The power behind subjectivity lies in the fact that concepts like manipulation, takeovers and deceit, not detectable or in some cases even definable in pure cryptography, can be understood by the human community surrounding the protocol just fine. To see how subjectivity may work in action, let us jump straight to an example. The example supplied here will define a new, third, hypothetical form of blockchain or DAO governance, which can be used to complement futarchy and democracy: subjectivocracy. Pure subjectivocracy is defined quite simply:
  • If everyone agrees, go with the unanimous decision 
  • If there is a disagreement, say between decision A and decision B, split the blockchain/DAO into two forks, where one fork implements decision A and the other implements decision B.
All forks are allowed to exist; it’s left up to the surrounding community to decide which forks they care about. Subjectivocracy is in some sense the ultimate non-coercive form of governance; no one is ever forced to accept a situation where they don’t get their own way, the only catch being that if you have policy preferences that are unpopular then you will end up on a fork where few others are left to interact with you.
Clearly, there isn't a unanimous decision. Having met Jesus, Pilate disagrees with the crowd. He has information that the crowd doesn't have. But the crowd isn't prepared to back down. So in Buterin's cryptographic world, the blockchain would be split. Decision A would be to let Jesus go: decision B would be to execute him. The community decides Jesus's fate.

Pilate is now "on a fork where few others are left to interact with him". Decision A is not possible, because the community decision is B, and the choice is binary (Jesus either lives or dies). Pilate has lost. It is simply untrue to say that "no-one is ever forced to accept a situation where they don't get their own way". When the choice is binary, anyone on an isolated fork must either accept the majority decision or leave the game. Pilate cannot get his own way, because if he overrides the community decision the crowd will riot and he will lose at least his job and possibly his life.  His solution - publicly washing his hands of the whole thing - amounts to leaving the game.

So the community decides to execute Jesus, and the only dissenter is forced to leave the game. Whether or not "Jesus deserves to die" is objectively true is irrelevant. Using Buterin's logic, the community decision IS the truth. Jesus deserves to die. Sorry, Christians.

To reach the position "Jesus deserves to die", it is not necessary to assume that anyone is lying or malicious. It is only necessary to assume that people have conflicting beliefs. The majority believes that Jesus is dangerous and should be put to death. Pilate's different view is insufficient to change their minds, even though it is based on better information. People are only too ready to discard or ignore information that contradicts strongly-held beliefs, especially when that information comes from a less than trusted source. Confirmation bias doesn't disappear in a cryptographic environment.

Now, Buterin does recognise the possibility that the majority might make an objectively wrong decision out of ignorance. But his solution to this presupposes that there is some way of establishing objective truth using markets. (For goodness' sake, Vitalik, there is a man's life at stake here!)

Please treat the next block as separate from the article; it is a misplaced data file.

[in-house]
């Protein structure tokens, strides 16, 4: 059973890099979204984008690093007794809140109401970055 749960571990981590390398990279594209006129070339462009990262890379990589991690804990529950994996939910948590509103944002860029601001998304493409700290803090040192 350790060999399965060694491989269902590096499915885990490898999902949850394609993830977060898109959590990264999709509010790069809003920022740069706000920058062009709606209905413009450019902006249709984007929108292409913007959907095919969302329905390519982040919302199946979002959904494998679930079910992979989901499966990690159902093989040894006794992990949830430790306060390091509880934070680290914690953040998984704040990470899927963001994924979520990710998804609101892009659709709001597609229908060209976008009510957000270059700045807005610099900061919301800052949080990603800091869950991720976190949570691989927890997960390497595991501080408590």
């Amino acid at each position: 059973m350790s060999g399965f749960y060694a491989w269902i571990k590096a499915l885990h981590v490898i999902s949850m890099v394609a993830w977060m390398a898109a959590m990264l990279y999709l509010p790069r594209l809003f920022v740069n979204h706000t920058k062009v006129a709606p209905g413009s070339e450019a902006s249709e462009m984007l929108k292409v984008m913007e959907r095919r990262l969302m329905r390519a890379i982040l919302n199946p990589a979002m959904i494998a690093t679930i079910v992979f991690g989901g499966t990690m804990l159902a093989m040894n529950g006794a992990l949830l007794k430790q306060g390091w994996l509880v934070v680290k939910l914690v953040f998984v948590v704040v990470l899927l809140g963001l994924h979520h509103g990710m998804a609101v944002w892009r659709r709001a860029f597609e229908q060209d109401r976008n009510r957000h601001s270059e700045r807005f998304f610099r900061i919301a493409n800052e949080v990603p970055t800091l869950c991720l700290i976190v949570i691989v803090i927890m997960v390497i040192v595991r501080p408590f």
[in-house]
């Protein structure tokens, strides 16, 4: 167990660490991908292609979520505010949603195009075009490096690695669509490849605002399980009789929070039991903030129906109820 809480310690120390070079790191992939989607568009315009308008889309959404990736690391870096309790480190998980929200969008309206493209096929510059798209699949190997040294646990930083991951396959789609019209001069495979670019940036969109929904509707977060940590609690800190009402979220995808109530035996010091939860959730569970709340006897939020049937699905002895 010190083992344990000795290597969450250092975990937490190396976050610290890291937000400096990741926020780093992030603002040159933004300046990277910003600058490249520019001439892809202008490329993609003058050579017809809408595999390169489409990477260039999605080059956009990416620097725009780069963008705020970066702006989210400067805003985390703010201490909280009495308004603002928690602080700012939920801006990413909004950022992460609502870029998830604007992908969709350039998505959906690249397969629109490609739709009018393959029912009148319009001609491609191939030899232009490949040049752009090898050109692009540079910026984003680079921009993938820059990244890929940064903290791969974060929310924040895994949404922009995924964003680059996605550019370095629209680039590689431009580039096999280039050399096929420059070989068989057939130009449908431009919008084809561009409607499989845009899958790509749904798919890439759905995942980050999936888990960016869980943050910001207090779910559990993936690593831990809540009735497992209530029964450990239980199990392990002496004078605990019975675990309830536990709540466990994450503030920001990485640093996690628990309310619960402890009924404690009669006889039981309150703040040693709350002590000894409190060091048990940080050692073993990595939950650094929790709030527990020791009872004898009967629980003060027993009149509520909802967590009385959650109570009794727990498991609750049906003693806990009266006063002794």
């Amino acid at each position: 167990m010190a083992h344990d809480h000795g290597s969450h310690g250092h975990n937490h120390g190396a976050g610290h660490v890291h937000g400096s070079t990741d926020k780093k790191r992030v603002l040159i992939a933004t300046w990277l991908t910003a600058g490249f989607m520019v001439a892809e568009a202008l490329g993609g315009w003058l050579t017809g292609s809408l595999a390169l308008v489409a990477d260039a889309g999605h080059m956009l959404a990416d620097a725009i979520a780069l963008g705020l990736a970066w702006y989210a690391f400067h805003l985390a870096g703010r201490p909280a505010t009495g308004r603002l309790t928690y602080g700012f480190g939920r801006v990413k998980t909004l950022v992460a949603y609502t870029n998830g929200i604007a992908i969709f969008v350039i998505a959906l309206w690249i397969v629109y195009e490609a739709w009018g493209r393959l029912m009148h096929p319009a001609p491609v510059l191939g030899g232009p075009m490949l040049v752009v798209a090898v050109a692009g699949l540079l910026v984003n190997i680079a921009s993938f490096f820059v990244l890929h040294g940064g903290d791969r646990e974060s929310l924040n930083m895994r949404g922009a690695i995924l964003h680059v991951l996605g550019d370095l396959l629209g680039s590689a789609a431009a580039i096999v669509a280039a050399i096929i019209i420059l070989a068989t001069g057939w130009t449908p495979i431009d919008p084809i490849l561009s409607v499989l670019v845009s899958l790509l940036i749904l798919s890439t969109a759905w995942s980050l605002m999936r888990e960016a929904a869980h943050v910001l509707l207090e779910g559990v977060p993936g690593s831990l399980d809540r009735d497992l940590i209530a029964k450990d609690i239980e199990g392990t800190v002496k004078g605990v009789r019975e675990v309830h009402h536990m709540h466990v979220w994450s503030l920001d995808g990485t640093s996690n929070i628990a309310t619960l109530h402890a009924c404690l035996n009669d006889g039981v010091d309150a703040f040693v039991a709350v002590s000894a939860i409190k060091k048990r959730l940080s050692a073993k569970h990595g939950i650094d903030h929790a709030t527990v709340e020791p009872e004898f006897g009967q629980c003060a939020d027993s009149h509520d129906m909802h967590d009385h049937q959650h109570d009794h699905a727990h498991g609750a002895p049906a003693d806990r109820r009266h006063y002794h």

Here is how Buterin explains it:
So, how does this secondary “public function” of markets apply here? In short, the answer is quite simple. Suppose that there exists a SchellingCoin mechanism, of the last type, and after one particular question two forks appear. One fork says that the temperature in San Francisco is 20’C; the other fork says that the temperature is 4000000000’C. As a VSU, what do you see? Well, let’s see what the market sees. On the one hand, you have a fork where the larger share of the internal currency is controlled by truth-tellers. On the other hand, you have a fork where the larger share is controlled by liars. Well, guess which of the two currencies has a higher price on the market… 
In cryptoeconomic terms, what happened here? Simply put, the market translated the human intelligence of the intelligent users in what is an ultimately subjective protocol into a pseudo-objective signal that allows the VSUs to join onto the correct fork as well. Note that the protocol itself is not objective; even if the attacker manages to successfully manipulate the market for a brief period of time and massively raise the price of token B, the users are still going to have a higher valuation for token A, and when the manipulator gives up token A will go right back to being the dominant one. 
Translation: someone runs a book on the outcome of Jesus's trial, and the bookies' odds are used to reinforce the voting, thus making it more likely that there will be the "right" outcome. **

But in this case, I suspect that the bookies would simply reinforce the crowd. After all, there is no objective measure. No compelling "fact" that can be used to establish whether or not Jesus is a dangerous subversive. There are only beliefs.
Now, what are the robustness properties of this market against attack? As was brought up in the Hanson/Moldbug debate on futarchy, in the ideal case a market will provide the correct price for a token for as long as the economic weight of the set of honestly participating users exceeds the economic weight of any particular colluding set of attackers. If some attackers bid the price up, an incentive arises for other participants to sell their tokens and for outsiders to come in and short it, in both cases earning an expected profit and at the same time helping to push the price right back down to the correct value. In practice, manipulation pressure does have some effect, but a complete takeover is only possible if the manipulator can outbid everyone else combined. And even if the attacker does succeed, they pay dearly for it, buying up tokens that end up being nearly valueless once the attack ends and the fork with the correct answer reasserts itself as the most valuable fork on the market.